Pensions – Timing is everything

My previous blog prompted a number of comments from business owners who are interested in using their pension funds more creatively and creating wealth independent of their business.

I trust that this blog will answer these queries.

When does the property pass to the pension scheme?

In example 2 of that article, Toybox Ltd transferred a commercial property to a registered pension fund as an in-specie contribution on behalf of the directors.

There is some confusion over the date on which such an in-specie transfer to a SIPP is considered to have taken place. Where the transfer is made close to the end of the input period for the SIPP (usually 5 April), or close to the end of the company’s accounting period, a misunderstanding over the contribution date could mean that the transaction falls into the wrong period. This could lead to tax relief being delayed or denied for the contribution.

An in-specie contribution to a registered pension scheme is a complex process and is best handled by someone who has experience of dealing with this process. Do not rely upon the advice given by professional trustees, they may have a level of documentation that suits their processes but may not properly protect the client.

In addition it is generally known that pension fund trustees can confirm in advance whether a generic class of assets would be suitable to be transferred into the pension scheme, but they cannot give a promise to accept a specific asset before the monetary debt in the first step has been fixed. So ensure you take specialist advice.

If the value of the assets accepted does not match the monetary debt, any under-payment must be made up by the member or employer who has promised to make the contribution.

Example 1

Harrow Ltd promises to make a contribution of £500,000, to be satisfied by a commercial premises valued at £495,500, and £4,500 in cash.

The date of payment of the in-specie contribution, the contribution date, is the date the asset has been irrevocably disposed of by the member or employer who makes the contribution. For a transfer of stocks or shares this will be the trade date, ie, the date the stock transfer form is signed. For property transactions this will be the date of exchange of an unconditional contract. The completion date for the transfer of property is irrelevant; as is the date the pension fund trustees annotate the transfer of the asset in the records of that fund.

A significant delay in the conveyance of a property to the pension scheme trustees can cause a number of problems. The asset’s market value, as determined by TCGA 1992, s. 272, may have changed, and the original valuation may be out of date. It is the asset’s value on the contribution date that is deducted from the existing debt. Where the value has fallen, the contributor must make up the shortfall.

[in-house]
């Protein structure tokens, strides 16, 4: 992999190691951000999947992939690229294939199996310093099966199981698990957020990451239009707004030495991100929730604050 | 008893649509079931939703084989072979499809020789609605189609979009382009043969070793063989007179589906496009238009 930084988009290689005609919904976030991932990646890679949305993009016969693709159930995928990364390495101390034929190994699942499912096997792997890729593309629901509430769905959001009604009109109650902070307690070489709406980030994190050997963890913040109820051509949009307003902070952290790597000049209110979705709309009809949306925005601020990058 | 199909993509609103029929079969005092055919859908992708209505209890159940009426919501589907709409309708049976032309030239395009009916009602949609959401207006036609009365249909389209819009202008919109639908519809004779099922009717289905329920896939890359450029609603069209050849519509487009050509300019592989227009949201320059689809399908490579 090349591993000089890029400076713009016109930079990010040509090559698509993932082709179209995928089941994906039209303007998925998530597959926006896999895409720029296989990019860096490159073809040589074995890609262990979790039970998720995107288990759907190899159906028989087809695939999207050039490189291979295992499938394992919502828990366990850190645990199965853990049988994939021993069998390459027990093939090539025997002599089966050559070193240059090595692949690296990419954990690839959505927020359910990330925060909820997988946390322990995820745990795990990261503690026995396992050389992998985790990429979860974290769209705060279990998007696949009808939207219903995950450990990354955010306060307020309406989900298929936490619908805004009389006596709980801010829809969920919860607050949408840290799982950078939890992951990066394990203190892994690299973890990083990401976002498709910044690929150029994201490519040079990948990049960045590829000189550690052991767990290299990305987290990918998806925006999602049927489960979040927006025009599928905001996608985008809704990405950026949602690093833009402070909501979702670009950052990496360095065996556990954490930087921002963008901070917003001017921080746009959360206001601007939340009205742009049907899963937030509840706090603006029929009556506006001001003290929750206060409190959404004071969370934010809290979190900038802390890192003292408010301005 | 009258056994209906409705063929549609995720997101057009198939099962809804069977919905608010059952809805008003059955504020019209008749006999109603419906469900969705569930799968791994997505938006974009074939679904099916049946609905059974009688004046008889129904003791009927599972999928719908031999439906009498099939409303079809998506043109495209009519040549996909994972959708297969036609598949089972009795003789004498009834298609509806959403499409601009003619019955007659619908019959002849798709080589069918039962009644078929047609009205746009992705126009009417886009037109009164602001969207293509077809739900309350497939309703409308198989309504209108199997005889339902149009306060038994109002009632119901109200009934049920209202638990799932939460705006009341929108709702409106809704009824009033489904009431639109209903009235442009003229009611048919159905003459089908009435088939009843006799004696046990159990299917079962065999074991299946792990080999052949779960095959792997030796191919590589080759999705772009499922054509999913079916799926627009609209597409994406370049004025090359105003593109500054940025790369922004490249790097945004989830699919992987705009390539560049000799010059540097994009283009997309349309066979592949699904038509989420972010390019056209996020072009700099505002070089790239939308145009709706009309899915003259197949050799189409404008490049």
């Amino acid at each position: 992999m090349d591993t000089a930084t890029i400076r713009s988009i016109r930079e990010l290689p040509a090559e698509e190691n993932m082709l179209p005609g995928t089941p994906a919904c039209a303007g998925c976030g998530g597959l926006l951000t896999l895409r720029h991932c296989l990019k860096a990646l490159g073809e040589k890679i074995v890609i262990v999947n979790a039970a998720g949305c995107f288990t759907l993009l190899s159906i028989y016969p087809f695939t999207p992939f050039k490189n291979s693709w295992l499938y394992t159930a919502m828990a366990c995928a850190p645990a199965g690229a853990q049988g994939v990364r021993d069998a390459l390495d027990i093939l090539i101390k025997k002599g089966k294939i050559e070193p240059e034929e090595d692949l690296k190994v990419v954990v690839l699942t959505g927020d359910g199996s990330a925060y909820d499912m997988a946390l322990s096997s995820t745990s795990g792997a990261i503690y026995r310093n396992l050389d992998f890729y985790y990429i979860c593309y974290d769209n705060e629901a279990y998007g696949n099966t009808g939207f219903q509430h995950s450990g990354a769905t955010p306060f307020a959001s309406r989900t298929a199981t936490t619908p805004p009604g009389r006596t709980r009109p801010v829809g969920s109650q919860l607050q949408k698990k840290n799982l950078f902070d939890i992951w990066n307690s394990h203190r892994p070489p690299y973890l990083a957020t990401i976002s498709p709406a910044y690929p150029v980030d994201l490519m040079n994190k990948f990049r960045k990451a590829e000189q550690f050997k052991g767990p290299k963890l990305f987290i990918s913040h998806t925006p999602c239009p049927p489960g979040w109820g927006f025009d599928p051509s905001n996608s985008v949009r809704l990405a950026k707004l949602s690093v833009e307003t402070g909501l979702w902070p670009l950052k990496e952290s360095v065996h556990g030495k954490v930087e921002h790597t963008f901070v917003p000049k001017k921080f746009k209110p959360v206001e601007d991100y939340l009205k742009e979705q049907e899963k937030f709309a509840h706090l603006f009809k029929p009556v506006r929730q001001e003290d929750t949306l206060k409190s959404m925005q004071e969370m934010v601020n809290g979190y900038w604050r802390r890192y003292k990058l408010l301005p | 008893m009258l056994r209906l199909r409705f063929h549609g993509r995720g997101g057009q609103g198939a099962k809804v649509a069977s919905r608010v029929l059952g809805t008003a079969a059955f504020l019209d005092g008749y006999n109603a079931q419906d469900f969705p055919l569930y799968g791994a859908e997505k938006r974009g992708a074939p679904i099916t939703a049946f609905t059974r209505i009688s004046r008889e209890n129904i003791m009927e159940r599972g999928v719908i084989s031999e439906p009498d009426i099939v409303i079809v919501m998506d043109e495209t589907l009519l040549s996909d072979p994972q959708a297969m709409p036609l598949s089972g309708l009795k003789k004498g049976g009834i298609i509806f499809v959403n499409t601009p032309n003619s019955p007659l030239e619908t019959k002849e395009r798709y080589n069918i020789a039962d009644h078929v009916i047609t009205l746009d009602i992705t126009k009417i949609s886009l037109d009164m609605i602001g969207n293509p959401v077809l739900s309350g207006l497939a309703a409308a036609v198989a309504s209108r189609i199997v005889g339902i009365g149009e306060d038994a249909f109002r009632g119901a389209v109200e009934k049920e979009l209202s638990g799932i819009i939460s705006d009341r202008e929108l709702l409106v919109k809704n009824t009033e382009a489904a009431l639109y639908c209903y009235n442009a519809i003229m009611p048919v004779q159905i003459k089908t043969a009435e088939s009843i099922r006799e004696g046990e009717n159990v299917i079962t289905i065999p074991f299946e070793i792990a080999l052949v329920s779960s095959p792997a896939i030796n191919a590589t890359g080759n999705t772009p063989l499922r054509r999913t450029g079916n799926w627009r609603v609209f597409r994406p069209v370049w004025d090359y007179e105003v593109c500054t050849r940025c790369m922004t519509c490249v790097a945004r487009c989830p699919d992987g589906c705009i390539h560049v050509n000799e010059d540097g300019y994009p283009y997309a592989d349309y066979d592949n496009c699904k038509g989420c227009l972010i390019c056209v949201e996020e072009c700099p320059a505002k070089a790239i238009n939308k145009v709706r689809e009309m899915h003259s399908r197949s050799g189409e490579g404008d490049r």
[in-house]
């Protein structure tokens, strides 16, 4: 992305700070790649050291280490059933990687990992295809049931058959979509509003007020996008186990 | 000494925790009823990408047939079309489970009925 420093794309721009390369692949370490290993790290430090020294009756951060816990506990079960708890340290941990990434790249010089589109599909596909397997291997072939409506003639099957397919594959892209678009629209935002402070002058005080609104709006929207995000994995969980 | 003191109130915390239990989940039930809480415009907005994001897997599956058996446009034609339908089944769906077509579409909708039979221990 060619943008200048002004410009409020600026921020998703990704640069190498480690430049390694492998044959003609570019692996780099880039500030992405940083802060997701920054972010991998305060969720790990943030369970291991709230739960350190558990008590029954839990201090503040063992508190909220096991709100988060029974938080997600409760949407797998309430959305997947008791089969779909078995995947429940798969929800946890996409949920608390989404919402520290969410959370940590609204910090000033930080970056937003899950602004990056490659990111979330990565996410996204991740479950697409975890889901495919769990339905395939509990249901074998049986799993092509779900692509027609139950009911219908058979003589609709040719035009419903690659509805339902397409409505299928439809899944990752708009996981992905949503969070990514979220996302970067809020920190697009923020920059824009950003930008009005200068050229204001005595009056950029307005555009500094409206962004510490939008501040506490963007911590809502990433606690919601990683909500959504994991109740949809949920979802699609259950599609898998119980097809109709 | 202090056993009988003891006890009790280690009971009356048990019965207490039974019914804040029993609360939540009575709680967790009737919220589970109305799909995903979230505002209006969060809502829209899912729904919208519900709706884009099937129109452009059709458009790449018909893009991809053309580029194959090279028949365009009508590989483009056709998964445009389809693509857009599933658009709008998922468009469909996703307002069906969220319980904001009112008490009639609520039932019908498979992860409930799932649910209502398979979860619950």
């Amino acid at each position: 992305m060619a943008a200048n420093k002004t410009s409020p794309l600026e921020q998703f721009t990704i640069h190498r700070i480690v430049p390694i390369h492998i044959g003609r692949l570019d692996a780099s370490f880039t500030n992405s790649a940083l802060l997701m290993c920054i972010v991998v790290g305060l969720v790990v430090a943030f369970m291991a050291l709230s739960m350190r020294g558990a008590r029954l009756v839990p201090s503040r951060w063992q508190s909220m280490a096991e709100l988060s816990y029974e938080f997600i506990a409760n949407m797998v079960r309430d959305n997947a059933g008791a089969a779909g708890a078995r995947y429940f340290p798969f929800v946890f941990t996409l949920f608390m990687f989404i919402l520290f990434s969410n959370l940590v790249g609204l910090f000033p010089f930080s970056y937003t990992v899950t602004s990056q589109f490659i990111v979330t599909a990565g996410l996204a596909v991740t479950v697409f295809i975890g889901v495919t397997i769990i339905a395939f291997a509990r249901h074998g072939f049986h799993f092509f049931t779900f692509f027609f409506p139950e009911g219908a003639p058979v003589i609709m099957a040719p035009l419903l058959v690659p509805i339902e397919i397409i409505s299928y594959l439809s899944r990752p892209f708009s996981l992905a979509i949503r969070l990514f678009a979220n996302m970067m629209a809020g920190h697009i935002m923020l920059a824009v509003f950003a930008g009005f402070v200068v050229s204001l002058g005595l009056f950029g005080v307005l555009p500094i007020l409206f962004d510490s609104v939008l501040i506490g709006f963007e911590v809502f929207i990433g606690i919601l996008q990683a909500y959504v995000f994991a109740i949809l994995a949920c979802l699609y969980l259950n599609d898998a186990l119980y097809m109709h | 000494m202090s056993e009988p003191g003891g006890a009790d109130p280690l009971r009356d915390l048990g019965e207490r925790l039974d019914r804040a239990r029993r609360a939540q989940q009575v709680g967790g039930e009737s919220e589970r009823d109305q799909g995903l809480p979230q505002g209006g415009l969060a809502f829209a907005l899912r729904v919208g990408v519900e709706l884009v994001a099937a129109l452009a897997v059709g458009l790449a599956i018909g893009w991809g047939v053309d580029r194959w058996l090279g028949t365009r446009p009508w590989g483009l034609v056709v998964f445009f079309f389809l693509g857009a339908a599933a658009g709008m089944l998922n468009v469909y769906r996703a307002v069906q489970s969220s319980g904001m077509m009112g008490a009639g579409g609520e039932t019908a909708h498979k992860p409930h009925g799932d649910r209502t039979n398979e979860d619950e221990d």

In example 1, the property originally estimated to be worth £495,500 may have dropped in value to £405,000. In this case Harrow Ltd is obliged to find £95,000 in cash to fulfil their commitment to pay the contribution of £500,000.

Any increase in value over the amount promised as a contribution should be returned by the pension trustees either in cash, or if the assets are devisable, as a reverse in-specie by transferring shares. The contributor may then decide to pay the excess amount to the pension fund as an additional contribution, but this must strictly be an entirely separate transaction from the transfer of the property.

The pension fund trustees can only claim tax relief on the contribution from the contribution date. This is also the date on which the capital gain or loss will be calculated for the contributor. The date of acceptance of the promise to pay the contribution is not a valid date for the tax regulations.

SDLT on a property transfer becomes due when a land transaction contract is substantially performed, and this will normally be on the completion date when the acquirer takes possession of the property. However, if the acquirer takes possession before the completion date, that is the relevant date for SDLT. This removes the old stamp duty avoidance trick of ‘resting on contract’.

Restrictions on losses

In example 1 of my previous article I suggested that Barry could transfer his portfolio of quoted shares into his SIPP as an in-specie contribution. As the total value of the portfolio was less than the original cost, Barry made a capital loss on this transaction.

A reader queried whether Barry, as a beneficiary of the SIPP, would be connected to the trustees of the SIPP, within the definition of TCGA 1992, s. 286(3)(a): ‘A person, in his capacity as a trustee of a settlement, is connected with —